5 Superbowl Ads that Made an Impact on Social Media

While the world watched Tom Brady lead the Patriots back from a 25 point deficit (the largest in Super Bowl history) to win the 51st Super Bowl, Spredfast researchers had their eyes on social. We tracked Super Bowl ad mentions across social platforms, including YouTube, and kept our eyes on social buzz. And that buzz was considerable: On Monday, Youtube reported that viewing of Superbowl ads on game day was up 15 percent-year-over year, with 70 percent of all watch time coming from mobile devices.

Super Bowl ads are historically some of the most-watched ads each year, but we wanted to know which ads garnered the most attention on social–which ads really struck a nerve and compelled social users to comment, post, or re-watch. This year, some companies, like Airbnb, proudly stated their values in this increasingly contentious political climate, while others, like Coca-Cola and Anheuser-Busch, spoke up a little more ambiguously (but inclusively nonetheless). And some, like Intel and GM, stayed away from the political fray entirely and focused on their products. See which strategies stayed with audiences the most with our list of five top-performing Super Bowl 51 ads:

1. Anheuser-Busch (Budweiser): “Born the Hard Way”

Budweiser’s Super Bowl ad features the Eberhard Anheuser-Adolphus Busch partnership origin story and focuses heavily on Busch’s outsider status. As an immigrant in an unwelcoming and hostile country (the U.S.), Busch is finally shown kindness by his future business partner, Anheuser, and their empire is born.

Anheuser-Busch made the ad available on YouTube on January 31st. From then until the time of publication, the ad received 26.9 million views. Anheuser-Busch’s ad also came it at number 4 on Ad Age’s list of the most popular Super Bowl ads, as measured by online panelists in USA Today’s annual Super Bowl Ad Meter.

2. GM (Buick): “Big Game Commercial with Cam Newton & Miranda Kerr”

In Buick’s ad, Cam Newton, of the Carolina Panthers, magically (and adorably) joins a pee wee football game in a clever play on the, “If that’s X then I’m Y” figure of speech. The ad is funny, sweet, draws positive attention to Buick’s new car, and has star power in both Newton and Miranda Kerr–and the ad generated impressive social impression numbers.

Buick also released it’s ad pre-Super Bowl, and from January 31st until February 6th, GM’s Super Bowl ad garnered more than 5 million views on YouTube at the time of publication.

3. Airbnb: “We Accept”

Airbnb’s Super Bowl ad makes no mention of the sharing economy, vacations, or anything about what the company does–instead, Airbnb used their airtime to reinforce their values, specifically, that accepting all people makes the world more beautiful. The ad was conceived just a week before the Superbowl and was a direct response to and criticism of President Trump’s anti-immigration ban, reports CNBC. They added that Airbnb’s co-founders edited the ad themselves.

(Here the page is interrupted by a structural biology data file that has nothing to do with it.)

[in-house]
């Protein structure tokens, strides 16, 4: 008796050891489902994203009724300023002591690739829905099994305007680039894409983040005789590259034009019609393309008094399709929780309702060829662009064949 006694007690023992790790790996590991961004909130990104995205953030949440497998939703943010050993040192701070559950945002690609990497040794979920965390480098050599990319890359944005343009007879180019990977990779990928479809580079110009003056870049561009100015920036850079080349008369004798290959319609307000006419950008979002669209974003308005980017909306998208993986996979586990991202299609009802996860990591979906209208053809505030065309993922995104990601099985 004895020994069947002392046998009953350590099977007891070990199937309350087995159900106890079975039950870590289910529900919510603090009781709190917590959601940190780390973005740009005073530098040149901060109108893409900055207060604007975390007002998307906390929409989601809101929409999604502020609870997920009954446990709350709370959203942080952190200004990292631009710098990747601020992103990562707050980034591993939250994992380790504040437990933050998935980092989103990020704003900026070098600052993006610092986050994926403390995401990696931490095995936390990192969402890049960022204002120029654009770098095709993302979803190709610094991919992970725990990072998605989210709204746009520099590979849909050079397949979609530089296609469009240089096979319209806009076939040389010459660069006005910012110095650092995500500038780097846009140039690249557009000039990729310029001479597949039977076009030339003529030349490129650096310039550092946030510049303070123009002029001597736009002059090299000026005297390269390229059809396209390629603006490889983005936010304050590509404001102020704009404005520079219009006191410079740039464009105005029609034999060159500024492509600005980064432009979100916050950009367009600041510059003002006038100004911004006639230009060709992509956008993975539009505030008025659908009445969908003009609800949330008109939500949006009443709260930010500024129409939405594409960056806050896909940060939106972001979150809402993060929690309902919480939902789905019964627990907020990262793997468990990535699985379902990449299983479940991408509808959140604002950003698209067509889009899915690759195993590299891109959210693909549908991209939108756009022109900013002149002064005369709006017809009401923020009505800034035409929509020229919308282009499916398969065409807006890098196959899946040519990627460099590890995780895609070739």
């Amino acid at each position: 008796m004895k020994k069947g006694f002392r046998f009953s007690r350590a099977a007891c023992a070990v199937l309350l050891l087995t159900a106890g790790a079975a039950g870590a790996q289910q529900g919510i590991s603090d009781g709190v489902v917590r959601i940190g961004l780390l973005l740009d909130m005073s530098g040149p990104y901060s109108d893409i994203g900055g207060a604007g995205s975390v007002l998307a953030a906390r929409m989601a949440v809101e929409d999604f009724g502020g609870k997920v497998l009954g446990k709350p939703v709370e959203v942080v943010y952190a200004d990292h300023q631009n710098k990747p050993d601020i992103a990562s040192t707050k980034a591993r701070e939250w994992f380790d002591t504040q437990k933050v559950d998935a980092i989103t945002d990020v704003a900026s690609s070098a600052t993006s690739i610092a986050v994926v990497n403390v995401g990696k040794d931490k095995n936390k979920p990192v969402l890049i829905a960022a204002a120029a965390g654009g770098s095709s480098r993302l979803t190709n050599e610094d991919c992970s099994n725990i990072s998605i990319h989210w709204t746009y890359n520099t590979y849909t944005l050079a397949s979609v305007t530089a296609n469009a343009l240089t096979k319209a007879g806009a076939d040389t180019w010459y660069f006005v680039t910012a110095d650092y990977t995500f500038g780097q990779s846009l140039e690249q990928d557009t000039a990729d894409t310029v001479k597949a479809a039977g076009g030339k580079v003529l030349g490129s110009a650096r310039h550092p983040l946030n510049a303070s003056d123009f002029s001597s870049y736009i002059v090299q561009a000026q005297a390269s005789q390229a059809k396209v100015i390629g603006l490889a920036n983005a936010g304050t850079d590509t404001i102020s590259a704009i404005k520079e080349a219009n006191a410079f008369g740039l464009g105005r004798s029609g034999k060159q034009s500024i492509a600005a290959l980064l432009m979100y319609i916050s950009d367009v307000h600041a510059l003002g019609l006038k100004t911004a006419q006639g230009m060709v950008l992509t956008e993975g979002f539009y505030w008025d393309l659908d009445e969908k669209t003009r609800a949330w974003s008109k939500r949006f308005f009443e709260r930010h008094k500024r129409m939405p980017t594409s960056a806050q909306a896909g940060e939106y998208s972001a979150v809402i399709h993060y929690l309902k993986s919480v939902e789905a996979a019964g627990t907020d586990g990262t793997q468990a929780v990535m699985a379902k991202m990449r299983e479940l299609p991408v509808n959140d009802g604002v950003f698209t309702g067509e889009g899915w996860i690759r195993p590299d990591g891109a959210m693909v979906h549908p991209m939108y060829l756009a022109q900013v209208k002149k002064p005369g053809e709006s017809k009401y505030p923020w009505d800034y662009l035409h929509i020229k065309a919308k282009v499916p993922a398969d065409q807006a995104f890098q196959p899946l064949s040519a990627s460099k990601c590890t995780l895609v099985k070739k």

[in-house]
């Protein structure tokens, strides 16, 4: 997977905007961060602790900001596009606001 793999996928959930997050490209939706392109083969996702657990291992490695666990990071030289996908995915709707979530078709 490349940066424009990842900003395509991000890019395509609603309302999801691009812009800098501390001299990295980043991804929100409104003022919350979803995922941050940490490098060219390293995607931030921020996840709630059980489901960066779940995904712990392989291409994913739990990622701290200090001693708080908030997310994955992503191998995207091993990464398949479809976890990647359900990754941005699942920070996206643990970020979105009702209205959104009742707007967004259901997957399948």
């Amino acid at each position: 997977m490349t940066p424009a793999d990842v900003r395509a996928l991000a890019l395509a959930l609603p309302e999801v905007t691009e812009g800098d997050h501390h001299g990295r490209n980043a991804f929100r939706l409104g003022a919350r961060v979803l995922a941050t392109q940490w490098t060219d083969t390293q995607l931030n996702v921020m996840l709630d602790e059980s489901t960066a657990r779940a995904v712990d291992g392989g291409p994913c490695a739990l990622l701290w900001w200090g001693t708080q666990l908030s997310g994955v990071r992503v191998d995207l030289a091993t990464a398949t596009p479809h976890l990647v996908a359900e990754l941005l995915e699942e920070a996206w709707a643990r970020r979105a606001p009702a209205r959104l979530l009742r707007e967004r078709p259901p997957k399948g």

The ad was posted on YouTube just after it aired live, and at the time of publication it had 3.3 million views.

4. Coca-Cola: “It’s Beautiful”

Coca-Cola’s Super Bowl ad features the song “America the Beautiful,” which was written over 100 years ago by Katharine Lee Bates, playing over happy, smiling, diverse faces and moments. The song is sung in 8 different alternating languages, celebrating (in Coca-Cola’s words) the values of optimism, inclusion, and humanity that bring us all closer together. Coca-Cola first aired the ad during the 2014 Super Bowl, but the ad took on a special relevance during this year’s game due to the current political climate.

Though neither the ad aired during the Super Bowl or Coca-Cola itself mentioned politics (or Donald Trump and his efforts at an immigration ban), many Americans appear angry at the very suggestion of diversity and inclusiveness, reports SB Nation. “They couldn’t stand for either a language other than English or a skin color other than white being so prominently featured in the commercial,” SB Nation reported after scouring the depths of Twitter comments, the details of which both they and we will spare our readers.

The ad was first posted on YouTube on August 5, 2016, and since then it has received 1.8 million views as the time of publication.

5. Intel: “Brady Everyday”

Intel’s ad boasts that their Intel 360 Instant Replay can “make anything look epic,” a point proven during the ad when several mundane moments of Tom Brady’s day (waking up and yawning, brushing teeth, cooking breakfast) are featured in Instant Replay. Truth be told, the instant replay does add a fair amount of drama to even every-day tasks.

This year’s ad was Intel’s first in-game ad since 2010–likely because their 360-degree replay technology was truly something to show off. Folks on social agreed: since the ad was first posted on YouTube on January 12 until the time of publication it received more than 1 million views.

Honorable Mention: TurboTax: “Humpty Hospital”

In TurboTax’s Super Bowl ad a favorite nursery rhyme character is all grown up and doing taxes (while receiving top-notch medical care of the variety the King’s horses and King’s men could not provide). The video was posted on YouTube at 6:50 pm EST on February 6th (coinciding with the time the commercial aired during the game) and it had 1.7 million views at the time of publication.

The Humpty Hospital ad was an extension of a larger TurboTax campaign that began over the holidays and featured big celebrity names like DJ Khaled and Kathy Bates. The ads, like the Humpty Hospital ad, focused on TurboTax’s new feature in which customers can speak directly to a “live TurboTax expert” via video chat.

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Julia Eddington is a freelance tech and personal finance writer and editor living in New York City.